SCRANTON — It’s nearly Back to School time. Almost time to hit the books again. What better way to carry those books than with backpacks. Unfortunately, underprivileged families can’t afford backpacks for their children. But fortunately, volunteers from Parker Hill Church have been supporting Lackawanna College’s R.O.C.K.E.T. (Registrar’s Office Connecting Kids with Educational Tools) Project by donating more than 1,500 backpacks.
“This is our third year,” said Jared Brandon, Parker Hill’s communications director. “Each year, it gets bigger and bigger. It’s great to see the church community reach out to the broader community and demonstrate love and compassion.”
On Wednesday, Aug. 15, many volunteers gathered in front of Lackawanna College to transport the backpacks from the back of a trailer to inside Tobin Hall.
“It’s a good way to help the community realize that Jesus loves them,” said eight-year-old Audrey Dilullo, of Eynon, who was among the many volunteers from Parker Hill Church.
Other volunteers included the Lackawanna College football team.
“I enjoy helping out with the community,” said football player Elijah Moore. “If it has to do with kids, I’m always down for it.”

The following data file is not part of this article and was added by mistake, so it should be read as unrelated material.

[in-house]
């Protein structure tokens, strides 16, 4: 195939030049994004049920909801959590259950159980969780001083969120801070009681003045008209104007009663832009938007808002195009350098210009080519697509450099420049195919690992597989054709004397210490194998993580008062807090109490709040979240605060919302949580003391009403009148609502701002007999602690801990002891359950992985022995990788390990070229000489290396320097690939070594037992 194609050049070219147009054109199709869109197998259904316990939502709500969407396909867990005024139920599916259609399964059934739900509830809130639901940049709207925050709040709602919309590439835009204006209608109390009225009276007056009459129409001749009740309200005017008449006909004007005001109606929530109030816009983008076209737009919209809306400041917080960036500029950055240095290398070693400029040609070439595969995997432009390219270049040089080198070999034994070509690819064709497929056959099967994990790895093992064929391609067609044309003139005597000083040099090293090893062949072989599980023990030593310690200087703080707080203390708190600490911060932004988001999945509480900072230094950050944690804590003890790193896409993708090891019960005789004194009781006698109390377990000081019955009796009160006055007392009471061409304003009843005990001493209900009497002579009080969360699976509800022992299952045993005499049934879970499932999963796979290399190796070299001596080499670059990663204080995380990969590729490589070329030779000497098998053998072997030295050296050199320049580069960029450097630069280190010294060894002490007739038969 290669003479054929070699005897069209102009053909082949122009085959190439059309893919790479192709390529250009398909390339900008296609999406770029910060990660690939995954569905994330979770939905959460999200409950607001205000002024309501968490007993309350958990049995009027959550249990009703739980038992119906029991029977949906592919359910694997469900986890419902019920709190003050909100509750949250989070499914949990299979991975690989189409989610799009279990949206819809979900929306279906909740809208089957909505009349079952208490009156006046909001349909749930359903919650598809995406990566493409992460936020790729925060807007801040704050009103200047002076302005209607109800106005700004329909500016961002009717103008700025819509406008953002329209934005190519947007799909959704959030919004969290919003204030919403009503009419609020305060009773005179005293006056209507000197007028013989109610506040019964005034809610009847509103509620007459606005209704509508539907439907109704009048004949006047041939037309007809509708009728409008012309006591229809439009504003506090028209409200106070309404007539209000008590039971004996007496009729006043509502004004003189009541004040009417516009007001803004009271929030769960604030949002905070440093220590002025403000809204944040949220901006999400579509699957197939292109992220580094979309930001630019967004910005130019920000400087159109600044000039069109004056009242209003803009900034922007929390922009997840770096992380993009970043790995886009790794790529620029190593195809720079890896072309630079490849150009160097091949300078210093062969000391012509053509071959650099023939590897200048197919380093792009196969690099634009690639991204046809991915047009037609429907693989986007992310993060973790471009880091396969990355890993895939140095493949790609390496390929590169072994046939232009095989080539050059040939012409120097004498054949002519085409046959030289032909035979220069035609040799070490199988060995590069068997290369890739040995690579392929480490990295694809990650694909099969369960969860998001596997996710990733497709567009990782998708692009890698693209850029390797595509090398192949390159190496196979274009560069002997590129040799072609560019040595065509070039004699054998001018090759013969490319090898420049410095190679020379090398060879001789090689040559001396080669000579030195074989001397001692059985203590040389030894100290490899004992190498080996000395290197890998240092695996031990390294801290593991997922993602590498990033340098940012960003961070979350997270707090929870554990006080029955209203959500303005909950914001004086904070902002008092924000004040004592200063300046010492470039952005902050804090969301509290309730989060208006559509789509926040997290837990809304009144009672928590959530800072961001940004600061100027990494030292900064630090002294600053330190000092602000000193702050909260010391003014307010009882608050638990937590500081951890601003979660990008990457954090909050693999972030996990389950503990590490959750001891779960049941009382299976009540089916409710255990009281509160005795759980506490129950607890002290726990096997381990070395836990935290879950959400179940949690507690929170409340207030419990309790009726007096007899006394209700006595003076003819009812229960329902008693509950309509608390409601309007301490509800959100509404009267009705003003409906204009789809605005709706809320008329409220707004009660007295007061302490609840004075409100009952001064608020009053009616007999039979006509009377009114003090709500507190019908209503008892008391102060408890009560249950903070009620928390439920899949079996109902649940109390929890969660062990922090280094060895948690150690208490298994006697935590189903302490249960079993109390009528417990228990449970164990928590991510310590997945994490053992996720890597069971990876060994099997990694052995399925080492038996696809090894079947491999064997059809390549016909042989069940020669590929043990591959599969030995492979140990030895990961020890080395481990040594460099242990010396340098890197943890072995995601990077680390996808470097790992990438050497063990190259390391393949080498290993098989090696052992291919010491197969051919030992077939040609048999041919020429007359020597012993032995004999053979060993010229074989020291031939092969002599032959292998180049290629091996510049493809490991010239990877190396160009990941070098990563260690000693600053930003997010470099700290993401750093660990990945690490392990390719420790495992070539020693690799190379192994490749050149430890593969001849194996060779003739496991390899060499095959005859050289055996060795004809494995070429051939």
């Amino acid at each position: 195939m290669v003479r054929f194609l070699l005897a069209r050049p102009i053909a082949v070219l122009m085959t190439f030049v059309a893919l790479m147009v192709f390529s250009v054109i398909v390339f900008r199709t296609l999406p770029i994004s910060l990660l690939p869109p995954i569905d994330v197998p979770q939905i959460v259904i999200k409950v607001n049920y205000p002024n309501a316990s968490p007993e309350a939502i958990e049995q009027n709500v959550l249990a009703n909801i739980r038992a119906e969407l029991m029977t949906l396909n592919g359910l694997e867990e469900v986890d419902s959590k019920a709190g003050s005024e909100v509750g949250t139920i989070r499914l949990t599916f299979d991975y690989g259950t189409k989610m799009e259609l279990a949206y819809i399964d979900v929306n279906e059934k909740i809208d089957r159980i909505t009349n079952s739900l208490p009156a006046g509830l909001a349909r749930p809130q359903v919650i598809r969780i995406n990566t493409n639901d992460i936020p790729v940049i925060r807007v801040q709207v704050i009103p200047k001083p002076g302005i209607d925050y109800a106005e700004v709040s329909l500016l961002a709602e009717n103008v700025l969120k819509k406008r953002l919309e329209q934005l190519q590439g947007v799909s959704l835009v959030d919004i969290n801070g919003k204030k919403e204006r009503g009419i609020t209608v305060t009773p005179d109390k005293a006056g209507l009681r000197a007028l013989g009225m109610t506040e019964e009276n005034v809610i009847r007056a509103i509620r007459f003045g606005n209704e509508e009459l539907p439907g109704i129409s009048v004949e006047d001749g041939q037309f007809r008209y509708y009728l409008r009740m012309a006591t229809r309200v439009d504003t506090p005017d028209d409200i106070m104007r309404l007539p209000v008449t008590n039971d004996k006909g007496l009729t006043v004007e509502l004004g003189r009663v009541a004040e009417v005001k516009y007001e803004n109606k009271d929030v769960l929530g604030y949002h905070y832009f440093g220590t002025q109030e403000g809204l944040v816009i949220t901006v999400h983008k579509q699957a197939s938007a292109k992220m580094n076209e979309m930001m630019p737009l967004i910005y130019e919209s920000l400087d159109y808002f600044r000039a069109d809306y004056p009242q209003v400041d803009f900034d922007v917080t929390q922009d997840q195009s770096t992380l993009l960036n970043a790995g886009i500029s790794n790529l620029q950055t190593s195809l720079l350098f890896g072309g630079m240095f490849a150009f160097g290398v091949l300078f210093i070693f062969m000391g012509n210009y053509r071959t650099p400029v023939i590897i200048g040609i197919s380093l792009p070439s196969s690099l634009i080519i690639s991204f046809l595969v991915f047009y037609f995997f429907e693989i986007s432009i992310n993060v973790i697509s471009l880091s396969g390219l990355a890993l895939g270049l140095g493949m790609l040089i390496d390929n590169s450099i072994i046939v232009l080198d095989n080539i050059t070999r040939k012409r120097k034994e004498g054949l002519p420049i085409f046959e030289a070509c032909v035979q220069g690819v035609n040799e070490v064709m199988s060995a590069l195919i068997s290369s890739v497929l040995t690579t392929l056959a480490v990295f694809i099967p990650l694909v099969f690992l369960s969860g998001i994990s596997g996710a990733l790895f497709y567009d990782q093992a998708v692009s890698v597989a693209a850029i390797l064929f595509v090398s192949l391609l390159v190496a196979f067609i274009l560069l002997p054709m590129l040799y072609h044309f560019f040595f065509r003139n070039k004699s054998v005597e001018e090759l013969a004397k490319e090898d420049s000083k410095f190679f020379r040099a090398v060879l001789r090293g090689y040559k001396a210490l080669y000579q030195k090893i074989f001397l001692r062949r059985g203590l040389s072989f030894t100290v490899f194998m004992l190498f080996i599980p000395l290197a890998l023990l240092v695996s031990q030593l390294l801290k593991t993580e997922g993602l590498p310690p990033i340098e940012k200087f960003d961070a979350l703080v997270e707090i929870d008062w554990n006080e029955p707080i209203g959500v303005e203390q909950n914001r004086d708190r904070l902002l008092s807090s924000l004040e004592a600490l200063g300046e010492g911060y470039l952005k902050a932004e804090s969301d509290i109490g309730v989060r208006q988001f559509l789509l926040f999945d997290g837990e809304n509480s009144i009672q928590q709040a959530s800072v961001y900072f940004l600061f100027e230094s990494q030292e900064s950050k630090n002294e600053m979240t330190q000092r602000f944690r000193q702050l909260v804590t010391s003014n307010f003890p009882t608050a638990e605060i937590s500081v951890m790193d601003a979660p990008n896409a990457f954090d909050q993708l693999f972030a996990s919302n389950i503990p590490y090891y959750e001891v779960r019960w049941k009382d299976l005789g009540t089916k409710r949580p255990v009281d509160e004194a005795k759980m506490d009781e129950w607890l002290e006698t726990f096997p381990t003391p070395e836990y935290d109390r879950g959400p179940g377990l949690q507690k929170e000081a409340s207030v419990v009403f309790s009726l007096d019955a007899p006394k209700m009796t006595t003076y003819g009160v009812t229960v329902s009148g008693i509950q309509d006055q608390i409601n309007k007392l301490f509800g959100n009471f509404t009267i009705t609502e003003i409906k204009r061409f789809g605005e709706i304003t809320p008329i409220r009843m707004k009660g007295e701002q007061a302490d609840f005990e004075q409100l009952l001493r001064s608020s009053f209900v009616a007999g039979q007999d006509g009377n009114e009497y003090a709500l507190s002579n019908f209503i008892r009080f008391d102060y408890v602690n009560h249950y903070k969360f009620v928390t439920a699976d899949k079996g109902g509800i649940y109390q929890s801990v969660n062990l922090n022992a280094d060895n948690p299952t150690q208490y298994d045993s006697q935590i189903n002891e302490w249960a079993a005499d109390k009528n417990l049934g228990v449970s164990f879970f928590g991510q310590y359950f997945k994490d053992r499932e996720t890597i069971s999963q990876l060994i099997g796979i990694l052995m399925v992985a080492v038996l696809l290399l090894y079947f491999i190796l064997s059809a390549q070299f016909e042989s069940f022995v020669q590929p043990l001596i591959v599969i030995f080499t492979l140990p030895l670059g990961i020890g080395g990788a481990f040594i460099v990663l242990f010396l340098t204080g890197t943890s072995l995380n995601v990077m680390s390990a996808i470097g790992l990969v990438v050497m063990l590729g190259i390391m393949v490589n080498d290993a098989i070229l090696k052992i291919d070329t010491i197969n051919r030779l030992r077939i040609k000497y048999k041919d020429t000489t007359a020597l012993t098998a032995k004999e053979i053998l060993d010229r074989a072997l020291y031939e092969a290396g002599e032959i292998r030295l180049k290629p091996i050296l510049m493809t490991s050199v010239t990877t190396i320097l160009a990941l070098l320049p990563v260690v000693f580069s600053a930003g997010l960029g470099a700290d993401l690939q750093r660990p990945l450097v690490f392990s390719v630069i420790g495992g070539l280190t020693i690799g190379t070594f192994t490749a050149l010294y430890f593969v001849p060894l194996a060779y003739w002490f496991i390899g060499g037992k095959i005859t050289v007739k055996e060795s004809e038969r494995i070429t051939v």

Another player, Anthony Brinson, was also glad to assist with the project.
“I enjoy giving back to the community to those who don’t have and helping out any way we can,” Brinson said.
Lackawanna College head coach Mark Duda was proud of his team for participating in the project.
“When they realized it’s for children, they stepped up like an army. We’re always proud of them.”
Dr. Sharon Nazarchuk teaches social sciences to some of the football players in Tobin Hall, where the backpacks were placed until delivery.
“As big as they are, that’s how nice and respectful they are in the classroom,” he said.
The backpacks filled the room in Tobin Hall. They will be given to many schools in the district and also satellite centers including ones in Hazleton, Sunbury, Towanda, New Milford, and the Lake Region area. Backpacks were also distributed to Friends of the Poor, Angel’s Attic at the United Neighborhood Center, Keystone Mission, Women’s Resource Center, and Seven Loaves Soup Kitchen.
The R.O.C.K.E.T. program was started by the registrar’s office at Lackawanna College.
“This is one of the most fun days we have,” said Theresa Scopelliti, registrar of Lackawanna College. “We’re able to see the kids faces when they receive them. It’s one of my favorite days of the year.”
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